There are probably few traditions in the world that are as widely known and as little understood as Mexico's Day of the Dead. While the theme may be somber, the celebrations are playful and sometimes every joyful, as family members recall those "ya no estan," who are no longer here.
According to our ancestors, the universe was divided into three planes. The first plane was the sky, where the celestial gods, the sun and our lady moon, lived.
The second was the earth, where mankind dwelt and was to live out the virtues of the gods.
The third plane was the underworld, which in the Purapechan language means, the place of shadows, where the rays from our father sun don't reach.
This is where Purapechans went after the second plane..
They didn't die.
-from the movie Day of the Dead
Celebrations to honor the dead go as far back as recorded history will take us, and to every part of Mexixo. From the Olmecs in Veracruz and Tabasco, perhaps Mexico's first great culture, to the Mexica (or Aztecs) in the great central plateau to the Mayan in the Yucatan, Guatemala and Central America.
As with so many things in Mexican culture, the ancient traditions were "baptized" by the Spanish and today the Day of the Dead is a marvelous sythesis of Catholic and pagan symbolism.
For example, the original pre-Christian holiday was dedicated to the godess of death who was known by the Aztecs as Mictecacihuatl. This figure survives today, not as a goddess, but as a gaily dressed female skeleton known as "Catrina," a thoroughly secular caricature of a fashionable lady from the Mexico's gilded 19th century.
Day of the Dead observances take place over a series of days beginning on October 28th and continuing until November 2nd. Each day is set aside for the remembrance of a separate category of departed loved ones. For example, on November 1st, Mexicans remember infants and children; on the second, adults. There's even a day specially set aside for those killed in car accidents.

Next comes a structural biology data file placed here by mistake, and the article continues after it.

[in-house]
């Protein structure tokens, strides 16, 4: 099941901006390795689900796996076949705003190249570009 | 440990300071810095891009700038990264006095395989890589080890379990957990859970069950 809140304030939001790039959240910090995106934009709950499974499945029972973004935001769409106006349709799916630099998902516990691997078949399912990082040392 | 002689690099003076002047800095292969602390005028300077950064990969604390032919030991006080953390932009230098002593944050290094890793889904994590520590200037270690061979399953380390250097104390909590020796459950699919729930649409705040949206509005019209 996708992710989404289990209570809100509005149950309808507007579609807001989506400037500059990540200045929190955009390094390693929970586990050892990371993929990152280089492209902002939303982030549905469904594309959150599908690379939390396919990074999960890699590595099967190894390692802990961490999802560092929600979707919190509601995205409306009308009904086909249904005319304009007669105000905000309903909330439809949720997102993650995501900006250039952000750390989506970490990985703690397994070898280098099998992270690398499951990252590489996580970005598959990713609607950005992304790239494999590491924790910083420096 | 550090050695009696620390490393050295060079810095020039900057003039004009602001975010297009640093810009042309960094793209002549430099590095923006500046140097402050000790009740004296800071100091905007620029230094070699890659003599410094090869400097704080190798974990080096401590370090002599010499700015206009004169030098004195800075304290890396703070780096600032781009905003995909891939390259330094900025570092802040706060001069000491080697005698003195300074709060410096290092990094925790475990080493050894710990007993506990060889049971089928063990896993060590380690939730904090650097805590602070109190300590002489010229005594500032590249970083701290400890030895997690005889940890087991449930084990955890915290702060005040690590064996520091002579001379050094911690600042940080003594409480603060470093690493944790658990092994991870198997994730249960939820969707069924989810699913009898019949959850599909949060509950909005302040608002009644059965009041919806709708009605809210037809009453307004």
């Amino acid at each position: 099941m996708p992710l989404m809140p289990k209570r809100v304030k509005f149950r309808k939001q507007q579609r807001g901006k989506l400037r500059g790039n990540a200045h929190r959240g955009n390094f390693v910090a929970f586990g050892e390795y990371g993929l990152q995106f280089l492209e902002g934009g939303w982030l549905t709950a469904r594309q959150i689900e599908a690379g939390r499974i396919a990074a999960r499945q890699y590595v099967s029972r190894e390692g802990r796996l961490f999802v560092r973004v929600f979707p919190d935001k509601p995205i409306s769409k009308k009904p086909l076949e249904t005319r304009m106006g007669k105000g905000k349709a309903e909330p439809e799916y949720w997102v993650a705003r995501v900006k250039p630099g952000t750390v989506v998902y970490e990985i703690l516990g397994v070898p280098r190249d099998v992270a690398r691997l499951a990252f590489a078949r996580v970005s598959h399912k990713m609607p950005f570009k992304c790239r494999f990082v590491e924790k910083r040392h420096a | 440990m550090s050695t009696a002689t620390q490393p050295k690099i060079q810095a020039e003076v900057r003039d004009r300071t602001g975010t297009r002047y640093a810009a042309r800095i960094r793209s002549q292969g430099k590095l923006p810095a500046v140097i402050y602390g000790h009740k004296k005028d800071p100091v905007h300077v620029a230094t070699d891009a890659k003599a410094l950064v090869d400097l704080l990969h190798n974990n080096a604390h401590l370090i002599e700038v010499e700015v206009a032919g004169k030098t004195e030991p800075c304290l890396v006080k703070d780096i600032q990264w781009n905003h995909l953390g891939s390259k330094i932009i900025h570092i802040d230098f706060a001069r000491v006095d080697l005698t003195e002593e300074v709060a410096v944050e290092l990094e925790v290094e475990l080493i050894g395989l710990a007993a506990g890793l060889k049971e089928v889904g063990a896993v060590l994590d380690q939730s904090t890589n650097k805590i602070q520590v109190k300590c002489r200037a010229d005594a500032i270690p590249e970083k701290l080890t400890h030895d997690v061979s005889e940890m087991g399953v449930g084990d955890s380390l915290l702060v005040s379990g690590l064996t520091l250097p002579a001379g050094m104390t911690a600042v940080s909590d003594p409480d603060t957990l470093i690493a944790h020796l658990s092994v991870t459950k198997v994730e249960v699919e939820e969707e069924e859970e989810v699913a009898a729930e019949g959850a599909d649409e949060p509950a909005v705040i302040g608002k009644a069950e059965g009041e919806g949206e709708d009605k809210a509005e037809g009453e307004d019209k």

During this season, it is also customary to visit the cemetary where families will decorate the graves of relatives and spend time, as much as 48 hours, visiting, picnicking, even partying. The living are careful to share what they have with them. pouring tequila into the ground leaving food by the graveside so that no one, especially their dead relatives, are left out.
Folk Art Traditions
Mexican folk art is almost overwhelmingly varied and colorful, and this is never more evident than during the Day of the Dead celebrations.
To begin with, many families will create in their ofrendas or altars to commemorate deceased parents or other relatives. These are lavishly decked out with flowers, candles, fruit and a sometimes startling combination of the sacred and secular.
I remember during my first year in Mexico, seeing on one ofrenda a framed picture of the Virgin Mary, a bottle of tequila and a pack of Marlboros. As you may imagine, it took a little explanation for get these incongruities straightened out. The explanantion is that these altars are provided with whatever the deceased valued or enjoyed while living. Tequila and cigarettes are actually fairly common, and, of course, pictures of the Holy Family are everywhere.
In addition to the Catrina dolls, another very popular Day of the Dead artifact is the calavera or candy skull. These come in several sizes: some look like golf balls, others like real human skulls. Usually they are very colorful, decorated with strips of foil, patterned frosting, or tiny candies, like jimmies. Some calaveras are covered with seeds, harkening back to a very distant past when the ancients still believed that the gods many humankind from corn.
The following links will take you to excellent articles on the Day of the Dead: